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Arundel sports loses a piece of history as announcer Jeff Amdur retires

Longtime Arundel High School scoreboard operator and announcer Jeff Amdur called his final game at the school on March 5. “I think after 43 years, it’s probably time to cut back a little,” Amdur said, “and take it a little easier.”
Longtime Arundel High School scoreboard operator and announcer Jeff Amdur called his final game at the school on March 5. “I think after 43 years, it’s probably time to cut back a little,” Amdur said, “and take it a little easier.”(Paul W. Gillespie/Baltimore Sun Media)

Jeff Amdur had become so intertwined with Arundel athletics that he’d seen 10 boys basketball coaches, seven wrestling coaches, six athletic directors and five scoreboards.

He predated even the walls in which its indoor sports were housed.

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His voice colored Wildcats home games throughout the winter for so long that it’s difficult for those who remember them to separate his words from play, such as his “last minute of the period" call.

Now, after 43 years at the scoreboard system and around three decades behind the microphone, Amdur decided to retire as Arundel’s sports announcer.

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It has nothing to do with coronavirus — just logistics. The biweekly 56-mile trek from Pikesville to Gambrills and back became more overwhelming as beltway traffic grew heavier and heavier. A formerly half-hour drive had stretched to an hour-and-15 minutes.

If that weren’t enough, scheduling increased at Beth Tfiloh in Baltimore County, where Amdur had begun part-time teaching after leaving Arundel. Two games per week increased to four.

Amdur also turned 70 last month.

“So, I think after 43 years, it’s probably time to cut back a little,” Amdur said, “and take it a little easier.”

When Amdur stepped down from teaching at Arundel High 19 years ago, the change struck him a few years later when the last class of students he’d taught no longer walked the halls.

But continuing to announce Wildcats sports, to still be a part of the community, softened the blow. Continuing to announce games at Beth Tfiloh, as he has for the past 20 years, will do the same now.

But bidding farewell to Arundel, where he’d taught for 24 years until 2001, will still sting him deeply.

“It’ll hit me that first Friday in December, most likely,” Amdur said, “when, after my day at (Beth Tfiloh) in the library, I’ll be heading home instead of zipping around the beltway. ... There will be something missing.”

He also hopes to attend some Arundel games a fan, especially as the Crofton High-Arundel rivalry undoubtedly sparks up soon. He couldn’t completely leave Arundel — and all he’s been there for — behind.

“It kind of sticks with you,” Amdur said. “What did I have for breakfast yesterday? I can’t tell you.”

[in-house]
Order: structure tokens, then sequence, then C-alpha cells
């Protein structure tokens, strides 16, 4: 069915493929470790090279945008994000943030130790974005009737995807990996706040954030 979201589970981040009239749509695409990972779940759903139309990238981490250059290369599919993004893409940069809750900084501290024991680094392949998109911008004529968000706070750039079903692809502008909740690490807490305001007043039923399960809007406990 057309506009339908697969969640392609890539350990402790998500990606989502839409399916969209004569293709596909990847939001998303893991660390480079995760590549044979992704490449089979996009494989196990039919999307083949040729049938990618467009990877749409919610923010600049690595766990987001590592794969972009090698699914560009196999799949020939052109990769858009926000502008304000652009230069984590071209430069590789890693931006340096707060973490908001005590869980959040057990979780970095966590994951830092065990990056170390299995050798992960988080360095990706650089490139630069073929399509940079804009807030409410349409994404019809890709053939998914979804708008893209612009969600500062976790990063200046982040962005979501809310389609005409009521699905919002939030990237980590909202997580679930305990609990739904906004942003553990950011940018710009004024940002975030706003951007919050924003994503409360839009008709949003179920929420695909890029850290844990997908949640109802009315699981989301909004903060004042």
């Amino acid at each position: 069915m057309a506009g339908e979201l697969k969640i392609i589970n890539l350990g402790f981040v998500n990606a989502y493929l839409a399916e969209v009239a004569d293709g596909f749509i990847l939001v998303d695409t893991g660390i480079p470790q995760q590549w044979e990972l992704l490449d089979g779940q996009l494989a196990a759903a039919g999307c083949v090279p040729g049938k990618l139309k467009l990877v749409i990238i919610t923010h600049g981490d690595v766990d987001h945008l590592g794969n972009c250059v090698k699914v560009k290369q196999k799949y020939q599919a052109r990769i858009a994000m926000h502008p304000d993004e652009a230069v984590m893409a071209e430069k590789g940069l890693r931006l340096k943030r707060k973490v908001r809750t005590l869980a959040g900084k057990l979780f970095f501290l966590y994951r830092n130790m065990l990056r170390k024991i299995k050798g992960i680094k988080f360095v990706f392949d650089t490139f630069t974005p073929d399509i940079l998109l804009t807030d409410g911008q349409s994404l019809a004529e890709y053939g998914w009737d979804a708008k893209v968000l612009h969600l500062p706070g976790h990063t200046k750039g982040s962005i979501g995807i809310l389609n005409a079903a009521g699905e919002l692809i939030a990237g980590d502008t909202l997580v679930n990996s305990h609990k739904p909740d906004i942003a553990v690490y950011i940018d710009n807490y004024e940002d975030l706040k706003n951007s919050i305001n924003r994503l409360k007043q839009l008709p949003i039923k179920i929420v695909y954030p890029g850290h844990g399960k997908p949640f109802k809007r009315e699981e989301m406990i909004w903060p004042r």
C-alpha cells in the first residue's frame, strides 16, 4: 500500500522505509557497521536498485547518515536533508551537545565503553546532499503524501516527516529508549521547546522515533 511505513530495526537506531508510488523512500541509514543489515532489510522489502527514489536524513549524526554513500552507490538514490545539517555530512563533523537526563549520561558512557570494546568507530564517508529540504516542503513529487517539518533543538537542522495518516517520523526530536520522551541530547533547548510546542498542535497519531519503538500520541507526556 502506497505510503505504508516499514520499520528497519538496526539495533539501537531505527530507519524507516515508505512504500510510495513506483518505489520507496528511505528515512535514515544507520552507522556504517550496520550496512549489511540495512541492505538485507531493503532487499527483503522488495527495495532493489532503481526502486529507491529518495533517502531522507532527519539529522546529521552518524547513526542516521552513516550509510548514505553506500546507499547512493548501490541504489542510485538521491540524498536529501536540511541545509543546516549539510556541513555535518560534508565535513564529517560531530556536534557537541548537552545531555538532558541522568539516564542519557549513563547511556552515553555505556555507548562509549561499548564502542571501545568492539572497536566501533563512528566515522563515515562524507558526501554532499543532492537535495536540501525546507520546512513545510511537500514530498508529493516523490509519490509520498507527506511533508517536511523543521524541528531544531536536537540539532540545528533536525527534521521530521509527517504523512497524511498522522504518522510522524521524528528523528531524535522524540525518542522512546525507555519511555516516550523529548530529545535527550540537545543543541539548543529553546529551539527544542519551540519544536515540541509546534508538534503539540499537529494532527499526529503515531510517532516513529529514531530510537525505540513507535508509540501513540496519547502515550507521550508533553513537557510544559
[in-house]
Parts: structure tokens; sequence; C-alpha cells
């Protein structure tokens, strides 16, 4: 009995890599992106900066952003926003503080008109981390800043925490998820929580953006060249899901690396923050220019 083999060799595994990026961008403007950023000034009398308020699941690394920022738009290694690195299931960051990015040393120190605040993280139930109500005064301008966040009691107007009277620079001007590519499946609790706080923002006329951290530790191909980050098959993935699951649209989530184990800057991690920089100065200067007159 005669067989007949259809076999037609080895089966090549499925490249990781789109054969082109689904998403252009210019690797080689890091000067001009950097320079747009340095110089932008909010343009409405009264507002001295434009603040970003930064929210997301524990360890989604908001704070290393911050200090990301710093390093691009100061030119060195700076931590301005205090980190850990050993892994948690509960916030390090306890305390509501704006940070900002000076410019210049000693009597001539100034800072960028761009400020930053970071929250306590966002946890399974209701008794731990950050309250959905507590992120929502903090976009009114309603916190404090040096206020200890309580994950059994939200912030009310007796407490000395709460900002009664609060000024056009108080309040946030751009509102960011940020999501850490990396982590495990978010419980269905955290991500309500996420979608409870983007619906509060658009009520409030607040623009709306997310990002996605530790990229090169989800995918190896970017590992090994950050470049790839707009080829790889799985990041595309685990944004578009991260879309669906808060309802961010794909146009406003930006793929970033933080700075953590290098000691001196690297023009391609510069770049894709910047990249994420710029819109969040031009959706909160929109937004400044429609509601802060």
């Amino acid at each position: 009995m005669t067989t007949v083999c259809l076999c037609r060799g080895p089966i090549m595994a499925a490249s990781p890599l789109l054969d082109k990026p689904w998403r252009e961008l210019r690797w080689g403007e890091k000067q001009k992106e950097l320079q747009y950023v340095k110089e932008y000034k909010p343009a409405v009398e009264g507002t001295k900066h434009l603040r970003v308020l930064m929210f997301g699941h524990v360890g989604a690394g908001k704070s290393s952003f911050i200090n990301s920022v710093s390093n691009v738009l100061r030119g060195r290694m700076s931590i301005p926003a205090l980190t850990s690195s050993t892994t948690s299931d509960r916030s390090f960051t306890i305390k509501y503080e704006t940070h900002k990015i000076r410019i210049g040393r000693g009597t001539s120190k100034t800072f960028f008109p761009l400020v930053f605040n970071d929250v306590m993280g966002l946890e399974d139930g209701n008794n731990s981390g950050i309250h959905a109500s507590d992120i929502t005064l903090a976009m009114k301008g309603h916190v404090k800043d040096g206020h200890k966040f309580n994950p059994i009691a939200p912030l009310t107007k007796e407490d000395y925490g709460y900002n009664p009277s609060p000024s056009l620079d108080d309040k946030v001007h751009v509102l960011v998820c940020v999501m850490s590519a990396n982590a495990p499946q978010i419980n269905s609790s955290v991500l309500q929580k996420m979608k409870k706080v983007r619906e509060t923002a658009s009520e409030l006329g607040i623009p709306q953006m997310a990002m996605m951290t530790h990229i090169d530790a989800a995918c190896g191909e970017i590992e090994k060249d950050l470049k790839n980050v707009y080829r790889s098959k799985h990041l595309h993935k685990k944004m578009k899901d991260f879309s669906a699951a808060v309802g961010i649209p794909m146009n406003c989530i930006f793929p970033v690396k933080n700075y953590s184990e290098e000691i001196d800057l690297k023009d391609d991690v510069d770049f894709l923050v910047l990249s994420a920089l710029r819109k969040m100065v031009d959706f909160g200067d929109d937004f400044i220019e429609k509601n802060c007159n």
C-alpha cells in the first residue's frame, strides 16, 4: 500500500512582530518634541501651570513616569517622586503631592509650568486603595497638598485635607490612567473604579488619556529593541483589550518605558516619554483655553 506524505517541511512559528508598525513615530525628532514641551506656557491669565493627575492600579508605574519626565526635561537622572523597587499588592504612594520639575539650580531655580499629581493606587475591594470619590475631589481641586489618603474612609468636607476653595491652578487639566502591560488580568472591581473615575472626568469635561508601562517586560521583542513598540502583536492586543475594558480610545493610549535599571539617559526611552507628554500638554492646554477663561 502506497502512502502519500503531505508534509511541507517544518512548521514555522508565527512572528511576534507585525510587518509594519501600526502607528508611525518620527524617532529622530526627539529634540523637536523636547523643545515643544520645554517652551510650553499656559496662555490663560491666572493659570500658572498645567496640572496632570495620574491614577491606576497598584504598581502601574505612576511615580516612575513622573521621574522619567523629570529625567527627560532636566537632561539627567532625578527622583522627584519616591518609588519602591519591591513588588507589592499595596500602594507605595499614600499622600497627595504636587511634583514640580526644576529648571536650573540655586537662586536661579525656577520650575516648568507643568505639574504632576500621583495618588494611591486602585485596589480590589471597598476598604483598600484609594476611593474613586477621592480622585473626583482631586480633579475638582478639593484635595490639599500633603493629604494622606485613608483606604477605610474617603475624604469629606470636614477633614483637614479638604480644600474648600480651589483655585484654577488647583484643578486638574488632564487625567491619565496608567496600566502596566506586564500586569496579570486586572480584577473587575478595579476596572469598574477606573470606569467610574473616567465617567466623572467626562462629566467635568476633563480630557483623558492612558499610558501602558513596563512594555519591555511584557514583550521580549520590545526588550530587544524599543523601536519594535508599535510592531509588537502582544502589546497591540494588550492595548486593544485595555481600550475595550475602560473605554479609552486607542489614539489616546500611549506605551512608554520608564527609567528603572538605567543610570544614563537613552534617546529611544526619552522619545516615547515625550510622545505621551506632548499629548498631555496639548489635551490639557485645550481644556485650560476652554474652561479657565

Losing a piece of history

Those for whom Amdur had become such an expected part of the backdrop of Arundel sports don’t know what a Wildcats game without Amdur’s voice looks like.

“He was a staple around here," said former Arundel athletic director Kevin Necessary, who now currently leads the Broadneck athletics department. "Hearing his voice meant that I was at an Arundel game.”

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During his years purely as the scoreboard controller, Amdur had really no prior announcing experience and essentially fell into the job after a student whose voice had been a signature during games for four years graduated in 1981. A slew of short-term announcers came and went until, one day, the student who was meant to call a wrestling meet didn’t show up, and Amdur stepped in.

From his mostly unwavering post at the microphone, Amdur has seen legacies of winter sports rise and fall. Amdur is a link between past coaches, players, staff and parents. He’s been there for them all.

Few can remember an Arundel game before Lee Rogers, who just completed his 31st year coaching the girls basketball team and coached boys before then, but Amdur can. He even knew Rogers before, as the two taught together at Lindale Junior High.

Few can also remember in as much detail all of Rogers’ accomplishments with his girls basketball teams, the four state championships and seven state finals appearances, to name a few.

“Throughout the games, he was always dependable and you could always count on him being there. It really makes this part of the game easy, knowing there is a knowledgeable announcer and score keeper on the table,” Rogers said. “I’m truly grateful and thankful for the years he has been the voice of the home events. I appreciate his time and sacrifices he made to Arundel the winter sports season.”

Of the countless teams and moments that stand out to Amdur, none quite compare to the heyday of the Arundel-Old Mill wrestling rivalry.

It wasn’t just the quality of skill, as Amdur still sees that at the Mount Mat Madness wrestling tournament at Mount St. Joseph every year. It wasn’t just the nature of rivalry, either. Amdur attended Baltimore City College during the height of the City-Poly rivalry, which brings 30,000 attendees to watch the two sides spar.

To Amdur, it was like watching history writing itself every time he picked up the call for the “chess game” between Arundel coach Buddy Hepfer and Old Mill coach Mike Hampe — both members of the Anne Arundel County Sports Hall of Fame.

There was a tension, Amdur said, that you could cut.